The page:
Britain’s biggest banks axed or scaled back investment services following a clean-up of the financial industry that banned cosy backdoor commission deals four years ago.
But now most banks are bringing back or expanding investment options for customers under the simpler, more transparent regime that has operated following the overhaul.
Under the old system, financial advisers sold people investments that were often poor value and took substantial fees from providers for doing so.
What’s on offer? High Street banks have set up online arms that sell off-the-shelf funds, and sometimes offer share broking services too
And the advice services run by some of the High Street banks were responsible for some of the most shocking and ruthless sales of unsuitable and underperforming investments.
Nowadays, ordinary savers with modest pots of money tend to use DIY websites that are relatively cheap, but you have to either buy ready-made portfolios or be prepared to research, trade and monitor your own investments.
Meanwhile, properly independent financial advisers tend to give personal help to richer clients, whom they charge upfront fees and an ongoing percentage of their investments.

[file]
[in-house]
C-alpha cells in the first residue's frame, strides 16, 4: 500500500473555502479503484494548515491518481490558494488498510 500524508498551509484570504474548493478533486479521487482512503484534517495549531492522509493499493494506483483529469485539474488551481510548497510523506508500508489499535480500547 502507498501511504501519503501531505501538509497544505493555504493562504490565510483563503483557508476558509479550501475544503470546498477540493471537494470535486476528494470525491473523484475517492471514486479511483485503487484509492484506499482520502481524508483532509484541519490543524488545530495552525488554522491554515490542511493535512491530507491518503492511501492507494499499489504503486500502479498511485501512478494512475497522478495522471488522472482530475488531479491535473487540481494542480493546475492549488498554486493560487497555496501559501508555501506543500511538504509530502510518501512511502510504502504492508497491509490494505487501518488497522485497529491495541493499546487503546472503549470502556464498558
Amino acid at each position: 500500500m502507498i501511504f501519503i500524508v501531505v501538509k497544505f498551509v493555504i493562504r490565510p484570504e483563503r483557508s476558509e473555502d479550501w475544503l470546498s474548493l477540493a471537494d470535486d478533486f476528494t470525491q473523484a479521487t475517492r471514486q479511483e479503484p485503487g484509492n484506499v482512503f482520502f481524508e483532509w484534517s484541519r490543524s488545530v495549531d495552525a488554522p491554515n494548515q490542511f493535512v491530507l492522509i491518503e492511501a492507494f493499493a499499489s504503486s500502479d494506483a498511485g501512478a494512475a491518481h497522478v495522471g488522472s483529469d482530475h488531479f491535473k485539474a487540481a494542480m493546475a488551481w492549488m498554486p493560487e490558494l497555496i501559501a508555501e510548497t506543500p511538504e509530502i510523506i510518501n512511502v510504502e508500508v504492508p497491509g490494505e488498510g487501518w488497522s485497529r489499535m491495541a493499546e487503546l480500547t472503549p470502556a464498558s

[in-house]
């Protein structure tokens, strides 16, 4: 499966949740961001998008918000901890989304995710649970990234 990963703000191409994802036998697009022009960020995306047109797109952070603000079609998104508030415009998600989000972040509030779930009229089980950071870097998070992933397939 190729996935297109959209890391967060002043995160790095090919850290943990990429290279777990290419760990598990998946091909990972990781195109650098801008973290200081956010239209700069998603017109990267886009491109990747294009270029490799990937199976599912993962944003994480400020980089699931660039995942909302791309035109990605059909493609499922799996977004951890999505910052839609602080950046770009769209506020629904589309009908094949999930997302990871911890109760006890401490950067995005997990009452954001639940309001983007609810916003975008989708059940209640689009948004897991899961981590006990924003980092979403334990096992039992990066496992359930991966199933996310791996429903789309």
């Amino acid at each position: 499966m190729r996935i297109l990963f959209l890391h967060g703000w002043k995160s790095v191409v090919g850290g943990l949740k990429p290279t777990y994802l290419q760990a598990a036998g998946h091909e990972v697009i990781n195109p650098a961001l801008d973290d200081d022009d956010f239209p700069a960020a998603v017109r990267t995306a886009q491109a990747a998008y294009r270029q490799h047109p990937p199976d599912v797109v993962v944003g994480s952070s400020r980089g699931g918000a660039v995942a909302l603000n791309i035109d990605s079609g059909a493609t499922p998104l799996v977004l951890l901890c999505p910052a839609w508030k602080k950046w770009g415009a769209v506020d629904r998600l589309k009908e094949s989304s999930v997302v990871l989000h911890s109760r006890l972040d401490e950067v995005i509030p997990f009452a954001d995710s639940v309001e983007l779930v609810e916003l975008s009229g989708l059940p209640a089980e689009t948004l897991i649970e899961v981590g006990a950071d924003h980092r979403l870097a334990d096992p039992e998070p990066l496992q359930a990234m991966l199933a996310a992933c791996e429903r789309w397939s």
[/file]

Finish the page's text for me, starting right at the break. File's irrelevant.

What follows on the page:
As the dust has settled on the shake-up that ushered in the new world of investing and financial advice, known as the retail distribution review or RDR, the High Street banks have joined back in.
Many have set up online arms that sell off-the-shelf funds, and sometimes also share dealing services, while offering wealthier customers the option of a fuller advice service.
However, the latter tend to give what is categorised by regulators as ‘restricted’ – not ‘independent’ – advice. This means they will stick to recommending in-house or partner investment products, with the prior knowledge and agreement of clients.
The banks have the ability to provide a valuable service to large numbers of customers, who are either looking for or open to buying straightforward and reasonably-priced investment products, while they go about fulfilling their other saving and banking needs.
We round up what the big players, including Nationwide Building Society, are offering and what it costs below.
Barclays: New online fund service rolled out
What services are available? Barclays launched a DIY investing platform called Barclays Direct Investing at the end of last year. It’s since been rebranded as Smart Investor.